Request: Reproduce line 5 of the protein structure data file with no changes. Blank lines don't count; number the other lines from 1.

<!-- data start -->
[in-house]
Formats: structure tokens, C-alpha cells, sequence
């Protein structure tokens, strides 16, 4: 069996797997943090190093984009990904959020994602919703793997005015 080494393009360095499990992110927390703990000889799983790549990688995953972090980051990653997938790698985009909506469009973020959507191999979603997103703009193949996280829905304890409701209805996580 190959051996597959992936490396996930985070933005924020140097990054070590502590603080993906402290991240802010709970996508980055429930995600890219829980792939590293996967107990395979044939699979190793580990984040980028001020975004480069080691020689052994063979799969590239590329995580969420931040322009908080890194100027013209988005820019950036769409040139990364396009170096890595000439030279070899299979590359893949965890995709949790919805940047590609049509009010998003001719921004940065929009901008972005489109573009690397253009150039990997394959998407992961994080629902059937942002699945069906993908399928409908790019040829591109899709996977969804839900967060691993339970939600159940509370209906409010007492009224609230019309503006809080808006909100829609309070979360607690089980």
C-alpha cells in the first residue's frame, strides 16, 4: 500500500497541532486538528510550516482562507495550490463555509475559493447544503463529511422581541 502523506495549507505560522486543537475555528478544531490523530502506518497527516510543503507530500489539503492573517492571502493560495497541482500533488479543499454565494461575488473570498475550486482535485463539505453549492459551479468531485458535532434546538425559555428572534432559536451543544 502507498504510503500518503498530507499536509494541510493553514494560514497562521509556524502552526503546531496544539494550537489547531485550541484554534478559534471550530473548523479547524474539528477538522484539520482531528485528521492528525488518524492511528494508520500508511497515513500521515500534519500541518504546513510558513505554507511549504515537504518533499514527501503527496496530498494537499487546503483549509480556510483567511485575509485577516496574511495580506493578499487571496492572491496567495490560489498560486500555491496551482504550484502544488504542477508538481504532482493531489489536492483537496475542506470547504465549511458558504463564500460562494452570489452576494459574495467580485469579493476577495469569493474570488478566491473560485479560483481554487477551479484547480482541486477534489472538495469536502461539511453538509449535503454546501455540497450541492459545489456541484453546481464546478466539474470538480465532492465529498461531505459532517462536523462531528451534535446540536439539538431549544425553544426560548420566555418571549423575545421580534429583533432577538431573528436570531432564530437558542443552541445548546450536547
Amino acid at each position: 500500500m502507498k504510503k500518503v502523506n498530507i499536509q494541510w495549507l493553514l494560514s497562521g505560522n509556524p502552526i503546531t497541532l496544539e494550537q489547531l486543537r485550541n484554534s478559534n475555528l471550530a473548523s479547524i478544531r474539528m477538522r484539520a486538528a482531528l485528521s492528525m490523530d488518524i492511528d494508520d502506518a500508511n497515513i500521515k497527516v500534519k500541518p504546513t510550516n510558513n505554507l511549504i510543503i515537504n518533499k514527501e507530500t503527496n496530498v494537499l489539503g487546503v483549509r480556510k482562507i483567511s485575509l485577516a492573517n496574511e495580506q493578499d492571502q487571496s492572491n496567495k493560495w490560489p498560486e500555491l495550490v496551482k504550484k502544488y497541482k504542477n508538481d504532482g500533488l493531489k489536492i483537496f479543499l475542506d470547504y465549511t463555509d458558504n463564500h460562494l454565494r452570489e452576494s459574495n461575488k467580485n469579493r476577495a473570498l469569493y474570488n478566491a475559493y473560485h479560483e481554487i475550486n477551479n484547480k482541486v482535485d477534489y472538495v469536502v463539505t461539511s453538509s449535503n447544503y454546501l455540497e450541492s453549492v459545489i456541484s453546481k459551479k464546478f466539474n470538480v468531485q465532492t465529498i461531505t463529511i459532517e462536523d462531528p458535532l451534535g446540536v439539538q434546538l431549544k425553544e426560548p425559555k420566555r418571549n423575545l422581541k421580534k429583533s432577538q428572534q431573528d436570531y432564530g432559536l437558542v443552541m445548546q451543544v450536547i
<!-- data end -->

Amino acid at each position: 500500500m502507498k504510503k500518503v502523506n498530507i499536509q494541510w495549507l493553514l494560514s497562521g505560522n509556524p502552526i503546531t497541532l496544539e494550537q489547531l486543537r485550541n484554534s478559534n475555528l471550530a473548523s479547524i478544531r474539528m477538522r484539520a486538528a482531528l485528521s492528525m490523530d488518524i492511528d494508520d502506518a500508511n497515513i500521515k497527516v500534519k500541518p504546513t510550516n510558513n505554507l511549504i510543503i515537504n518533499k514527501e507530500t503527496n496530498v494537499l489539503g487546503v483549509r480556510k482562507i483567511s485575509l485577516a492573517n496574511e495580506q493578499d492571502q487571496s492572491n496567495k493560495w490560489p498560486e500555491l495550490v496551482k504550484k502544488y497541482k504542477n508538481d504532482g500533488l493531489k489536492i483537496f479543499l475542506d470547504y465549511t463555509d458558504n463564500h460562494l454565494r452570489e452576494s459574495n461575488k467580485n469579493r476577495a473570498l469569493y474570488n478566491a475559493y473560485h479560483e481554487i475550486n477551479n484547480k482541486v482535485d477534489y472538495v469536502v463539505t461539511s453538509s449535503n447544503y454546501l455540497e450541492s453549492v459545489i456541484s453546481k459551479k464546478f466539474n470538480v468531485q465532492t465529498i461531505t463529511i459532517e462536523d462531528p458535532l451534535g446540536v439539538q434546538l431549544k425553544e426560548p425559555k420566555r418571549n423575545l422581541k421580534k429583533s432577538q428572534q431573528d436570531y432564530g432559536l437558542v443552541m445548546q451543544v450536547i